What is Tai Chi chuan?

Tai Chi Chuan (also simply referred to as Tai Chi) is a series of slow­moving calisthenics connected into a 'form'. It is a form of both meditation and a soft martial art. It offers a path to harmonize both body and mind. In Chinese, Tai Chi Chuan means “Supreme Ultimate Boxing.” The Tai Chi 'form' is a sequence of slow, flowing movements based on natural principles of balance. Tai Chi is played at a slow and continuous pace, which affords a calm and attentive mind. The postures are precise but not complicated, which allows all ages to practice. The form is only about six minutes long, but can be exhausting as it requires full mindfulness if practiced correctly. Its daily practice is not to be forced, but to be played like a musician would practice a piece of music. Tai Chi is progress at the thickness of a piece of paper a day. Thus, six minutes, twice a day is a small price to pay for contributing to our overall well­being.


How do I learn Tai Chi?

The form is taught in weekly classes in a relaxed, fun atmosphere over a year's time. The instructor will demonstrate a movement as the students follow along as a group. Sometimes the will be asked to maintain a posture so that the instructor can give hands­-on adjustments in a process called "hold­and-mold". This traditional approach ensures that that you are properly aligned and are helping and not hurting your body. In each class the idea is to work on new postures in the form so that the student can practice these movements in their daily, solo practice.

In addition to the form, Tai Chi’s curriculum contained three two-­person exercises, referred to as the original Thirteen Postures. They are:

  • Tuishou, comprised of the four postures: Wardoff, Rollback, Press, Push

  • Dalu, comprised of the four postures: Split, Pull, Shoulder, Elbow

  • Sanshou , comprised of five actions: Advance, Retreat, Look Left, Look Right, and Central Equilibrium.

As a student progresses over the years they may be invited to begin studying these advanced two­person interactive 'forms'. At all levels of Tai Chi, no special equipment is needed. Loose, comfortable clothing and flat soled shoes are best to practice in.


How long does it take to learn the Tai Chi?

It usually takes about 50 class hours to learn the form, with daily practice at home. Next in the curriculum is 'corrections class', which is a further detailed review each part of the form and the Tai Chi principles. This class with be ongoing and is where the deeper exploration of the form and its principles happen. Students, when ready, are often asked to lead the class through a portion of the form as the rest of the class follows.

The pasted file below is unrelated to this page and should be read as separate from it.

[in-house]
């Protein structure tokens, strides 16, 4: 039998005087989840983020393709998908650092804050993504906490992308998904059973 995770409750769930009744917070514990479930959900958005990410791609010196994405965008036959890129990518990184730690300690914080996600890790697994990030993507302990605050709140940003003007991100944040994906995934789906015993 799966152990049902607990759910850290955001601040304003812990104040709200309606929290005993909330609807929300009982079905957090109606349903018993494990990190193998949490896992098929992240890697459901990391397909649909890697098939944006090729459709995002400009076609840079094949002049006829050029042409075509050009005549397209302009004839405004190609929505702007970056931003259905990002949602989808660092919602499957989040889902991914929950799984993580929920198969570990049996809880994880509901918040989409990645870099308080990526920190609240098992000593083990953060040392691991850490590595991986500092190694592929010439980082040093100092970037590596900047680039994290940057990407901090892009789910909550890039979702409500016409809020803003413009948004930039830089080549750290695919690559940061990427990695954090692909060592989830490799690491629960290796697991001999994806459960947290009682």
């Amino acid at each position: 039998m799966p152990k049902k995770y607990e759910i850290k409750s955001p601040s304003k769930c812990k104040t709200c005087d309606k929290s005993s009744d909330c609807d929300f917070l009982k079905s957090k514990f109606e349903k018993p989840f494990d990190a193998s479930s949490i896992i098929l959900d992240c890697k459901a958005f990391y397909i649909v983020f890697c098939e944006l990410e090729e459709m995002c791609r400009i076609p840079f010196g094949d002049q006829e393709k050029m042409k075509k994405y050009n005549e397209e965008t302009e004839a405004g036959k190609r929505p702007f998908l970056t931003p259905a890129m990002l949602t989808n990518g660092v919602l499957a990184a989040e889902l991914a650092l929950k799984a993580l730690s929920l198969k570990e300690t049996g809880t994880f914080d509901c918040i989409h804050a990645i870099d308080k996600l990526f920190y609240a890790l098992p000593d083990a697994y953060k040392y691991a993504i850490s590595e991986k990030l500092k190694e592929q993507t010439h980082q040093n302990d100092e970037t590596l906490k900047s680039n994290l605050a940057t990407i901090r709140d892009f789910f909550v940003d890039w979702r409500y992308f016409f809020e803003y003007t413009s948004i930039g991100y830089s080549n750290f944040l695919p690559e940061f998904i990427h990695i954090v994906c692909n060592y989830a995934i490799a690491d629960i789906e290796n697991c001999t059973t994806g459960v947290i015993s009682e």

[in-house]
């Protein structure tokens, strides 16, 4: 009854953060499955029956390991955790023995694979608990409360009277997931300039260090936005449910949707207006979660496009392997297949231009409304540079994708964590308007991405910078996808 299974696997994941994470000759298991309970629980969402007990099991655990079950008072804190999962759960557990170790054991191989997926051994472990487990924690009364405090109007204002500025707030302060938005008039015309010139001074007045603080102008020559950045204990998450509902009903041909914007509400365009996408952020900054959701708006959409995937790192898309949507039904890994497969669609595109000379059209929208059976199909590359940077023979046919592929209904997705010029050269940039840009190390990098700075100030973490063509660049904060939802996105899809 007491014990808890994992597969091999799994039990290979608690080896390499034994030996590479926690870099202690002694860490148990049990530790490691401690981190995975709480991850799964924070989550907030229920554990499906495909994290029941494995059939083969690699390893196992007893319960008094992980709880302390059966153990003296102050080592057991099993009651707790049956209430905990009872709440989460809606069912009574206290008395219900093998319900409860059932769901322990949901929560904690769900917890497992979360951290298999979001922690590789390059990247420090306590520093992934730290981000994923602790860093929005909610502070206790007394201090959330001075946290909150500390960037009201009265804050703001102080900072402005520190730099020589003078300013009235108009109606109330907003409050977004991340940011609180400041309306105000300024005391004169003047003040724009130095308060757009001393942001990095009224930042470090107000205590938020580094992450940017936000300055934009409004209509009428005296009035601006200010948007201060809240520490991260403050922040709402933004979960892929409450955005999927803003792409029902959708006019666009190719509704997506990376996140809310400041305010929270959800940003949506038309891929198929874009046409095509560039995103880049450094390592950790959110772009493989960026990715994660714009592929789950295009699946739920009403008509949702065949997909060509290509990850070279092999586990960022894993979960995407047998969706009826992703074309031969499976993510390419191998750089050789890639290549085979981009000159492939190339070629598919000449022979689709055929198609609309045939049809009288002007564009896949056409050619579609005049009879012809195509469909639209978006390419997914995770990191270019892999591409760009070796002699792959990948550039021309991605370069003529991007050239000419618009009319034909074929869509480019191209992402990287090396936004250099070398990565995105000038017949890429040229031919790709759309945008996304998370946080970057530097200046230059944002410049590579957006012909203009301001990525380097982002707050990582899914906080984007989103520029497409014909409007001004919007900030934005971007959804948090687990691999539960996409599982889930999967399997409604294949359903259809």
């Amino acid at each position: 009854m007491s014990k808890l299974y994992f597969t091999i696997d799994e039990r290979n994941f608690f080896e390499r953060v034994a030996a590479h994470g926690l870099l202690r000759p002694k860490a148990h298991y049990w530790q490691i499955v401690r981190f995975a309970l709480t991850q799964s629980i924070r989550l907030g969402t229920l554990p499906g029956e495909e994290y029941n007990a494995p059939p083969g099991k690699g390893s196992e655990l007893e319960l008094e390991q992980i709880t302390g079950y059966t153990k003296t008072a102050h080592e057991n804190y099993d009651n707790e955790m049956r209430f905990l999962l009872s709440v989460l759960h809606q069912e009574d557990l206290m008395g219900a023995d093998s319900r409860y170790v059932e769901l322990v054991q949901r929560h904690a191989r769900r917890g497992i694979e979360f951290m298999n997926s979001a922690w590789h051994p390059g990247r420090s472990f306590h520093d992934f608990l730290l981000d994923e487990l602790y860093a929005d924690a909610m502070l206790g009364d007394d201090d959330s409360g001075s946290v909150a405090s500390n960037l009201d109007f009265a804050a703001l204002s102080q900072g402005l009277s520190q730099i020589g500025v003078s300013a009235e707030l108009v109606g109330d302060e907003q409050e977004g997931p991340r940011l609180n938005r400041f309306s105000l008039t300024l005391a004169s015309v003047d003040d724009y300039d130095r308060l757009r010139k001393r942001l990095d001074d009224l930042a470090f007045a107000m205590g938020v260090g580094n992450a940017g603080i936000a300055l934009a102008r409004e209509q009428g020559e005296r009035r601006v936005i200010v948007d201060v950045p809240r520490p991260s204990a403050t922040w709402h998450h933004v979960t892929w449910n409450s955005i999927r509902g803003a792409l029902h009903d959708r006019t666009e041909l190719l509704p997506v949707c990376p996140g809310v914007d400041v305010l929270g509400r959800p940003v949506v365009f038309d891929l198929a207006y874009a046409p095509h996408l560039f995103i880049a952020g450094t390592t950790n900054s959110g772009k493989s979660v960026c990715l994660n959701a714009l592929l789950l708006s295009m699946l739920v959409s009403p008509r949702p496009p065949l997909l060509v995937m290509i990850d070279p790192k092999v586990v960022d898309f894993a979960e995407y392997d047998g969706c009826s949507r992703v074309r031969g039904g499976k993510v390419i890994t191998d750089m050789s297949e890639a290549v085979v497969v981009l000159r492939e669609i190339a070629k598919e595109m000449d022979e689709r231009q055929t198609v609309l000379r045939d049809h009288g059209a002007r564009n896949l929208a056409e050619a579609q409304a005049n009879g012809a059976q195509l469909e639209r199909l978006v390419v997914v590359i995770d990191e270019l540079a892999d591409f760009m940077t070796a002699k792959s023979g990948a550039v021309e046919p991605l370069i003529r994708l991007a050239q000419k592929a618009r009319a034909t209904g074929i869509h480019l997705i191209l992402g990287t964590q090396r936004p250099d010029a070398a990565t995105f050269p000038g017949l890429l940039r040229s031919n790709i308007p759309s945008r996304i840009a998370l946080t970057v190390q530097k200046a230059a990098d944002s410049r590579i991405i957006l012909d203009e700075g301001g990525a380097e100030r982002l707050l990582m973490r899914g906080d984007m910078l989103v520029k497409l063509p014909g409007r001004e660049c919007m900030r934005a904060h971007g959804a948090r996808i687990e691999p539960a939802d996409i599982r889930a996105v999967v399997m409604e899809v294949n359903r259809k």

As a student progresses with the form they will be introduced to the soft two-­person play of Tuishou, Push Hands. When the instructor feels that a student is ready they may be invited to also join, along with the 'corrections class,' the higher level Push Hands class. From here, working with other students, the Tai Chi player begins to understand the principles of the soft two person exercises and how the 'soft' can overcome the hard. Not all students progress to this level, but those who do begin to understand what the Tai Chi principles are about.

They say that the form is the kung fu (meaning: skill/ability) of learning about ourselves, and the two-person exercises are about learning about the other. Both study balance in the body, keeping yours, offsetting theirs. The benefits of doing Tai Chi daily have been lauded for generations: it make the weak strong, the sickly well, and the timid brave. The ultimate goal of Tai Chi is to rejuvenate the body and extend one's years!


Which Tai Chi form do you teach?

Tai Chi has been handed down for many generations within families, and different styles of Taiji are distinguished by family names (Yang, Chen, Wu, etc.). The art provides several levels of study, including a solo form, two­-person exercises, and advanced work with weapons. Today, acceptance into a Taiji school is not limited to family members; the only requirements are a desire to learn and a willingness to work hard.

Fair Trade Tai Chi, Inc, teaches "Simplified Tai Chi" a form developed by Professor Cheng Man­Ch’ing. This form is a variation of the Yang family form. Professor shortened the form to be able to pass along Tai Chi more quickly to students. This form is easy and fun to learn while still maintaining the full richness of the art's substance and application.


Can Tai Chi books or videos help?

Nothing can replace the teacher­-to-­student transmission of the art. 'Familiarity of correct touch' only comes from this. But, that being said, books and videos, studied conscientiously, from the same lineage can be of immense value. The Tai Chi Classics, which is our rubric, state that the student should, "silently memorize and ponder". These written works are the cornerstone of our art and are a close companion of the advanced student. In class we do use two textbooks: for the Beginner's Class, "T'ai Chi" by Cheng Man-Ching & Mr. Robert W. Smith; and, for Corrections Class: "Cheng Tzu's Thirteen Treatises on T'ai Chi Ch'uan" by Cheng Man-Ching (trans. Lo/Inn).

Videos or books can serve as reminders of what you are working on in class and can also provide fascinating and inspiring additional background to the history, philosophy, and principles of Tai Chi chuan.